Shashi Tharoor has over 19 lakh followers on Twitter,and Narendra Modi over 25 lakh. But the sum of the union ministers followers is nearly 28 crore,while that of Modis is less than half that.
While the Prime Ministers Twitter handle has only about 8.3 lakh followers,Congress leaders in general have a wider reach on Twitter than BJP leaders. On Facebook,however,the BJP is stronger: Modi has 52 lakh Likes,and over the weekend even the RSS announced it was taking social media seriously.
For social media psephologist Vijay Mukhi,these figures are poll data. Monitoring politicians and tracking the election campaign on the Internet,Mukhi has found several interesting trends such as the fact that the diaspora seems to be retweeting Modis posts the most enthusiastically,while the Congresss support is more indigenous.
With social media now an established campaign platform,Mukhi has asked the the Election Commission (EC) to define and explain the rules of the game in the virtual world. Pointing to recent instances of buying Facebook Likes and Twitter followers,he has asked the EC how they were not different from paid news; and how such exercises and expenditure would be monitored.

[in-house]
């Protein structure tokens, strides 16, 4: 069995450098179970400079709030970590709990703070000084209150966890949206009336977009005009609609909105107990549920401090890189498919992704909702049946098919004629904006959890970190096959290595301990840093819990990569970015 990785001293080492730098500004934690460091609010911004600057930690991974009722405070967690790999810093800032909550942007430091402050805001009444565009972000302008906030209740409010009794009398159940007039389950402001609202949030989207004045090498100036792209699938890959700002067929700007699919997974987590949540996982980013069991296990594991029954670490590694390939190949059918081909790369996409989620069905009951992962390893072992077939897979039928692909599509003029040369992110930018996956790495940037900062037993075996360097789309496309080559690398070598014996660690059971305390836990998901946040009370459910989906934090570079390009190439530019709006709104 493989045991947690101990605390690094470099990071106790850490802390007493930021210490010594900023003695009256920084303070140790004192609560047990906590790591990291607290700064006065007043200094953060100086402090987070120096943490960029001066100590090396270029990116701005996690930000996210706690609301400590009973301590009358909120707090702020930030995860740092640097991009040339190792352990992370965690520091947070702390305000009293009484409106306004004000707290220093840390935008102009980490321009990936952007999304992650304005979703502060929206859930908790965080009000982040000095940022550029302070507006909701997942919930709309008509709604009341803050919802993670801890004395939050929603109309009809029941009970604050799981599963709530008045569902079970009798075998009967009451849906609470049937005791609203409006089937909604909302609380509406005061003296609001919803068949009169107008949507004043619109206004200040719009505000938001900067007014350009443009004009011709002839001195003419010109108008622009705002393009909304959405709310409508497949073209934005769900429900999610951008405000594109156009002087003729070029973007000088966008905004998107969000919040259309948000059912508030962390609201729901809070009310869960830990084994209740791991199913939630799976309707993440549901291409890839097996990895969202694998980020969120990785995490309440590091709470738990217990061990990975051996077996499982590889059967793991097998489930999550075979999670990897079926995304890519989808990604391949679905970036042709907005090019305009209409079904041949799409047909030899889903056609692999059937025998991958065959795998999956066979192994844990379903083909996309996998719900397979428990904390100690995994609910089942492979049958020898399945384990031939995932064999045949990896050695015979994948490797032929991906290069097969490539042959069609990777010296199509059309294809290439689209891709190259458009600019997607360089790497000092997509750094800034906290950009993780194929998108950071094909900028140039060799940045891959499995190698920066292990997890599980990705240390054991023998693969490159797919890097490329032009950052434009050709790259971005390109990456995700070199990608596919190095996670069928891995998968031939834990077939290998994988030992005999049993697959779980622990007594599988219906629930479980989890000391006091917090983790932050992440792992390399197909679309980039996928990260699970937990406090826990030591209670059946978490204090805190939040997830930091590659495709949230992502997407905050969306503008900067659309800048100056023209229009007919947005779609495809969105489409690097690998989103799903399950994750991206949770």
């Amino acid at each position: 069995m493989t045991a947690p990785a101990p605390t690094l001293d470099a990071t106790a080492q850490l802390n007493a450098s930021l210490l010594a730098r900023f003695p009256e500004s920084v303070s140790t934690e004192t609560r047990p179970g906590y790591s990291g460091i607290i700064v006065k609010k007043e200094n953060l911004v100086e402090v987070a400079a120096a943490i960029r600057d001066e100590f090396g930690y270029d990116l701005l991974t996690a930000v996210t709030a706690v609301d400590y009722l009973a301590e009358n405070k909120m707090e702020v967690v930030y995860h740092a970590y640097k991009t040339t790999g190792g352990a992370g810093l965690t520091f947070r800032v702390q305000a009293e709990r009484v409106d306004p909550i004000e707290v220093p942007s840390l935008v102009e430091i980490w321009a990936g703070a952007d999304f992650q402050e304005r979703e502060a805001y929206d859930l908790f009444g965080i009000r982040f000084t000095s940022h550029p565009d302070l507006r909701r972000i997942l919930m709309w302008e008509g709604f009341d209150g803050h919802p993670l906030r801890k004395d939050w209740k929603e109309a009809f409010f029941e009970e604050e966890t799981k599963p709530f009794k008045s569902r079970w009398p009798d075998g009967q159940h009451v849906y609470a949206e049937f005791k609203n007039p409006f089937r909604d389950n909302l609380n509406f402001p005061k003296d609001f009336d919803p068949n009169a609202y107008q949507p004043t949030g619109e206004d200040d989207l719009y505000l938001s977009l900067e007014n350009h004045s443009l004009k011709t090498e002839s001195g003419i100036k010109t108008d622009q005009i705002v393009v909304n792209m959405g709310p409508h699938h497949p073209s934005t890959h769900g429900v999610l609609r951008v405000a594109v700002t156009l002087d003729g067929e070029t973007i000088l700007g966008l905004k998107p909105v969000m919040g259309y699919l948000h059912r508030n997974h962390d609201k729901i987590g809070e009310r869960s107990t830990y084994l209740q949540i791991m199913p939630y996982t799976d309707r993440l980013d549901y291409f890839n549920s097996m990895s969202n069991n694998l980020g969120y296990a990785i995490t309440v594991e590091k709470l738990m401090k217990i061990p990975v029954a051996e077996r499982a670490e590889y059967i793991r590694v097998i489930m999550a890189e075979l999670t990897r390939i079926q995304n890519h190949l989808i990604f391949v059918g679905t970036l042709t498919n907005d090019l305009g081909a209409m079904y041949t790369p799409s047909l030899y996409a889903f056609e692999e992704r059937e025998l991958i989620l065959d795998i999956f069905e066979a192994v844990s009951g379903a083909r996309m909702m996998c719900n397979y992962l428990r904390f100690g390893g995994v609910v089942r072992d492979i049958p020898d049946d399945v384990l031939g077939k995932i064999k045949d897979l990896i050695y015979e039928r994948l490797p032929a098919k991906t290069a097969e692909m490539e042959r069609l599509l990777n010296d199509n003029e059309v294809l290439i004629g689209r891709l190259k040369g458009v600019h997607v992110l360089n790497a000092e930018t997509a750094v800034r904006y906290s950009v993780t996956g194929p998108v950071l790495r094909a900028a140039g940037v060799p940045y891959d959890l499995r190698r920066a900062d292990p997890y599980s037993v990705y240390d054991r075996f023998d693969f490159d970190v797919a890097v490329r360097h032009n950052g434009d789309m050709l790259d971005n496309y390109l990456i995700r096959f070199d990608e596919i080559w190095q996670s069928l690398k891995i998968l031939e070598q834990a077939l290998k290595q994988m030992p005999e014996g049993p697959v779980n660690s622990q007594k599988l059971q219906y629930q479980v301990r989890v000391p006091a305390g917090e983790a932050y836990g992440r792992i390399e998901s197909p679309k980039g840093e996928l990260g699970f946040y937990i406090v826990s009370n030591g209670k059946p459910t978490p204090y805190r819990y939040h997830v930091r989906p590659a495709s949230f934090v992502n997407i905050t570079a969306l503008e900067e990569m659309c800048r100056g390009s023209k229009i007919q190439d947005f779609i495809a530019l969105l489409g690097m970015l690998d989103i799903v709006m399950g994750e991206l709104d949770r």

How would the EC police the social media as your jurisdiction does not encompass entities out of India… How would the EC stop political parties from carrying out a smear campaign against their opponents on the social web and how would you audit the amount of money they spend on campaigning virtually, Mukhi asked in an email to the EC.
The commission in its response has assured that adequate instructions were in place.
Mukhi announced his intention of predicting the elections by crunching social media data,and asked if an exit poll using social media feeds would come under the ambit of Section 126/126A of the Representation of the People Act ,1951.
The EC replied,…Any analysis in the form of opinion,exit poll even on Internet and social media during the period of 48 hours referred to in Section 126 (1)(b) would be prohibited in so far as display of the content to the public within India is concerned.
But Mukhi argues rules for fair elections in the real world do not necessarily apply for the social media world. It is here that the EC needs to bring parties and social media experts together and frame specific policies.